A restriction-centered theory of Reasoning and Computation
Mon., Dec 3, 2012
4:00 - 5:00 PM
400 Cory Hall (Hughes Room)
The theory which is outlined in this lecture, call it RCC for short, is a system of reasoning and computation which is not in the traditional spirit. In large measure, RCC is oriented toward reasoning and computation in an environment of uncertainty, imprecision and partiality of truth. The centerpiece of RCC is the concept of a restriction\a basic concept which is deceptively simple. Informally, a restriction is an answer to a question of the form: What is the value of a variable, X? More concretely, a restriction, R(X), is a limitation on the values which X can take. A restriction is precisiated if R(X) is mathematically well defined; otherwise it is unprecisiated. Generally, restrictions which are described in a natural language are unprecisiated. A restriction is precisiable if it lends itself to precisiation. A restriction is singular if R(X) is a singleton; otherwise it is nonsingular. Nonsingularity implies uncertainty. Examples. Robert is staying at a hotel in Berkeley. He asks the concierge, gHow long will it take me to drive to SF Airport?h Possible answers: one hour; one hour plus minus fifteen minutes; about one hour; usually about one hour, etc. Each of these answers is a restriction on the variable, Driving time. The first two answers are precisiated restrictions. The last two answers are unprecisiated. Another example. Consider the proposition, p: Most Swedes are tall. What is the truth-value of p? Possible answers: True; 0.8; about 0.8; high; likely high, etc. In this case, the first two answers are precisiated restrictions; the rest are unprecisiated. The concept of a restriction is closely related to the concept of information granule\a concept which was introduced in my 1979 paper on information granularity.

The concept of a restriction is considerably more general than the concept of an interval, set, fuzzy set and probability distribution. In one form or another, much of human cognition involves restrictions, particularly in the realms of everyday reasoning and decision-making. Humans have a remarkable capability to reason and, to some degree, compute with restrictions. What is needed is a theory which formalizes this capability. RCC may be viewed as a step in this direction. What should be noted is that existing approaches to reasoning and computation, other than RCC, do not have the capability of reasoning and computation with restrictions which are described in a natural language. The canonical form of a restriction is an expression of the form X isr R, where X is the restricted variable, R is the restricting relation and r is an indexical variable which defines the way in which R restricts X.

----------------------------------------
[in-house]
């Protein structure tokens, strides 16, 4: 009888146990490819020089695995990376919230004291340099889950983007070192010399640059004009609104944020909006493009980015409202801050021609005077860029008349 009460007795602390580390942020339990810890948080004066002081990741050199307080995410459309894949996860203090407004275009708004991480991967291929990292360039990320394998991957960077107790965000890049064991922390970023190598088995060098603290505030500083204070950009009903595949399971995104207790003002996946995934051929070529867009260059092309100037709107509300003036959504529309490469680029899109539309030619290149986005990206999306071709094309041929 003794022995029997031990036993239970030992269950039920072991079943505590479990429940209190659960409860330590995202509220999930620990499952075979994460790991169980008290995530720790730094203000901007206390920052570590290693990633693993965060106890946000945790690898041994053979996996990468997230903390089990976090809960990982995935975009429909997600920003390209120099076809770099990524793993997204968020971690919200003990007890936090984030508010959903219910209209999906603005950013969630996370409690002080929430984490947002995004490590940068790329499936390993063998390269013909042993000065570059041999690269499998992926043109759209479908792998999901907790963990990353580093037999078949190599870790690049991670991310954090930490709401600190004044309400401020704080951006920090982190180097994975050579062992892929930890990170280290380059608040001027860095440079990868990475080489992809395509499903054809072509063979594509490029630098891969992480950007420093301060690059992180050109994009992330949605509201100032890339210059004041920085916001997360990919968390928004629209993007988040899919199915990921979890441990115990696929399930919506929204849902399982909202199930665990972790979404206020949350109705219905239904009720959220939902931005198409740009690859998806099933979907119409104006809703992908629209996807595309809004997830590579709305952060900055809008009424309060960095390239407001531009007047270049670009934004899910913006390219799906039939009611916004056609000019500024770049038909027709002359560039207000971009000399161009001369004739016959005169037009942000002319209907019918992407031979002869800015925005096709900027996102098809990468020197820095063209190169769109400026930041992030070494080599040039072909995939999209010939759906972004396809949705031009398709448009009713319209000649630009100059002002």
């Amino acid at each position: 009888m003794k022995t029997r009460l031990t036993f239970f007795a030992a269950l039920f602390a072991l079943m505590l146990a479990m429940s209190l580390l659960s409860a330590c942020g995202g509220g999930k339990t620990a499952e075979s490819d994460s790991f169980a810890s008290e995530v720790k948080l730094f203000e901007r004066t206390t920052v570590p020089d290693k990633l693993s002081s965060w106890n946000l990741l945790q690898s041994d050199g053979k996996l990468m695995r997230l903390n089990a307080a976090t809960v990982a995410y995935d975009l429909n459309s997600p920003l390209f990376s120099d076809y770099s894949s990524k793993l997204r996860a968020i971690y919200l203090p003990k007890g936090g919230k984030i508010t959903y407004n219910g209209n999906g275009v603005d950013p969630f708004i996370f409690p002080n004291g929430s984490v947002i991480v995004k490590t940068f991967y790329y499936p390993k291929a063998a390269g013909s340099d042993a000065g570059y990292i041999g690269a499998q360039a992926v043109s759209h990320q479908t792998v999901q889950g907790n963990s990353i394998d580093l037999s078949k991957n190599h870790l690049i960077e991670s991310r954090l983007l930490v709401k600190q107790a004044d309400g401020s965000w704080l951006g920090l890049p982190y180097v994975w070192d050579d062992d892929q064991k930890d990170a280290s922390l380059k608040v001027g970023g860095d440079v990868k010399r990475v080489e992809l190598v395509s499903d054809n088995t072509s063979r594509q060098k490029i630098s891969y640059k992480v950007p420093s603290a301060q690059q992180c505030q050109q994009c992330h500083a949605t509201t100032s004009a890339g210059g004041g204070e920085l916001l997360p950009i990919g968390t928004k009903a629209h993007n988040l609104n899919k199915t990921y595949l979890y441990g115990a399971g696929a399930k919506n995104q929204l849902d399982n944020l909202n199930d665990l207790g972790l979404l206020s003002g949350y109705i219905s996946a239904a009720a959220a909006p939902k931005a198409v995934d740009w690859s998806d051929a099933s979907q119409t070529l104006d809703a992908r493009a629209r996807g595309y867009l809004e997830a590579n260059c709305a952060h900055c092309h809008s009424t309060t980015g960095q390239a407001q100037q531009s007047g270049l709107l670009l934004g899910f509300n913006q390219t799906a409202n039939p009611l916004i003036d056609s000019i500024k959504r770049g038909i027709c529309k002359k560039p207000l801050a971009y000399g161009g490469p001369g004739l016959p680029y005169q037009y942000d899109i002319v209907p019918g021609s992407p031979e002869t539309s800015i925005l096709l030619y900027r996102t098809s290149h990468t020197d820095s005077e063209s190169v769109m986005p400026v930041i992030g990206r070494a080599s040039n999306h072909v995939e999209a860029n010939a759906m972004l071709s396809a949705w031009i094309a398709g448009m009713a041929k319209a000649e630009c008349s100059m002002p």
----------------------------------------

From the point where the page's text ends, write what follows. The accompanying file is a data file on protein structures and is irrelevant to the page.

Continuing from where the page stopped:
There are two principal issues which are addressed in RCC. First, how can a semantic entity, e.g. a proposition, be represented as a restriction? Second, how can restrictions be reasoned and computed with? In RCC, for computation with restrictions what is employed is the extension principle. The extension principle is a collection of computational rules which address the following problem. Assume that Y=f(X). Given a restriction on X and/or a restriction on f, what is the restriction on Y, R(Y), which is induced by R(X) and R(f)? Basically, the extension principle involves propagation of restrictions. In essence, in RCC the objects of reasoning and computation are not values of variables, but restrictions on values of variables. A key to understanding of RCC is that in RCC the focus of attention is shifted from reasoning and computation with values of variables to reasoning and computation with restrictions on values of variables. This shift has wide-ranging ramifications. Representation and computation with restrictions are illustrated with examples.